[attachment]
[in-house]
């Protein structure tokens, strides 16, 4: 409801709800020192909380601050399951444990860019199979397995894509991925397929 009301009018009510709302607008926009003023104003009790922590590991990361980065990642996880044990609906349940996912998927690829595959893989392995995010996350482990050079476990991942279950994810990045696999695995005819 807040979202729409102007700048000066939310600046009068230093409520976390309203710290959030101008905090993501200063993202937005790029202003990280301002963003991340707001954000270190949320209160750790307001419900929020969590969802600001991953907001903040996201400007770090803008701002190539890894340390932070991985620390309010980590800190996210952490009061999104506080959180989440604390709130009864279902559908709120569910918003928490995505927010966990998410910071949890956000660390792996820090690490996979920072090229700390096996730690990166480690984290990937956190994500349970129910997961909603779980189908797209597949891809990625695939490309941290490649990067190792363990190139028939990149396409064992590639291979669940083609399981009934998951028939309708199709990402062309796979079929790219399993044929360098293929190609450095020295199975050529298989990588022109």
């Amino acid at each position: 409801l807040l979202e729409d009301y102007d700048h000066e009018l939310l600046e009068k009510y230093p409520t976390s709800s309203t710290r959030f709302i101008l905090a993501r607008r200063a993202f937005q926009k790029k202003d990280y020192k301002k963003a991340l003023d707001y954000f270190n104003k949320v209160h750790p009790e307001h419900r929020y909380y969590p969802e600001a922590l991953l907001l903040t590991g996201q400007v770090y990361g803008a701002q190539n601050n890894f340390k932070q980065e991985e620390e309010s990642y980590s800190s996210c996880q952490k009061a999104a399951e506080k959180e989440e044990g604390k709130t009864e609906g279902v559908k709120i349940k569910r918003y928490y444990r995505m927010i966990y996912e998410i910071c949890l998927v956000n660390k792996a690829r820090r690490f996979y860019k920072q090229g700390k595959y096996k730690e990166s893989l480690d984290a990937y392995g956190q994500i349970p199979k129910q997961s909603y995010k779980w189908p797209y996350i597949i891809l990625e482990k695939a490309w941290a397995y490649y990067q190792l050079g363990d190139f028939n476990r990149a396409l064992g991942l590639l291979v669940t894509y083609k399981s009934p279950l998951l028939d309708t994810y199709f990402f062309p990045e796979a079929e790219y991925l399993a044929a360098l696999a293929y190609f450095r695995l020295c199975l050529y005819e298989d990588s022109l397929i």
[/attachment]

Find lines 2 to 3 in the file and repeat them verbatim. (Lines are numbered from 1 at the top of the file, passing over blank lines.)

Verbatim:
């Protein structure tokens, strides 16, 4: 409801709800020192909380601050399951444990860019199979397995894509991925397929 009301009018009510709302607008926009003023104003009790922590590991990361980065990642996880044990609906349940996912998927690829595959893989392995995010996350482990050079476990991942279950994810990045696999695995005819 807040979202729409102007700048000066939310600046009068230093409520976390309203710290959030101008905090993501200063993202937005790029202003990280301002963003991340707001954000270190949320209160750790307001419900929020969590969802600001991953907001903040996201400007770090803008701002190539890894340390932070991985620390309010980590800190996210952490009061999104506080959180989440604390709130009864279902559908709120569910918003928490995505927010966990998410910071949890956000660390792996820090690490996979920072090229700390096996730690990166480690984290990937956190994500349970129910997961909603779980189908797209597949891809990625695939490309941290490649990067190792363990190139028939990149396409064992590639291979669940083609399981009934998951028939309708199709990402062309796979079929790219399993044929360098293929190609450095020295199975050529298989990588022109």
């Amino acid at each position: 409801l807040l979202e729409d009301y102007d700048h000066e009018l939310l600046e009068k009510y230093p409520t976390s709800s309203t710290r959030f709302i101008l905090a993501r607008r200063a993202f937005q926009k790029k202003d990280y020192k301002k963003a991340l003023d707001y954000f270190n104003k949320v209160h750790p009790e307001h419900r929020y909380y969590p969802e600001a922590l991953l907001l903040t590991g996201q400007v770090y990361g803008a701002q190539n601050n890894f340390k932070q980065e991985e620390e309010s990642y980590s800190s996210c996880q952490k009061a999104a399951e506080k959180e989440e044990g604390k709130t009864e609906g279902v559908k709120i349940k569910r918003y928490y444990r995505m927010i966990y996912e998410i910071c949890l998927v956000n660390k792996a690829r820090r690490f996979y860019k920072q090229g700390k595959y096996k730690e990166s893989l480690d984290a990937y392995g956190q994500i349970p199979k129910q997961s909603y995010k779980w189908p797209y996350i597949i891809l990625e482990k695939a490309w941290a397995y490649y990067q190792l050079g363990d190139f028939n476990r990149a396409l064992g991942l590639l291979v669940t894509y083609k399981s009934p279950l998951l028939d309708t994810y199709f990402f062309p990045e796979a079929e790219y991925l399993a044929a360098l696999a293929y190609f450095r695995l020295c199975l050529y005819e298989d990588s022109l397929i």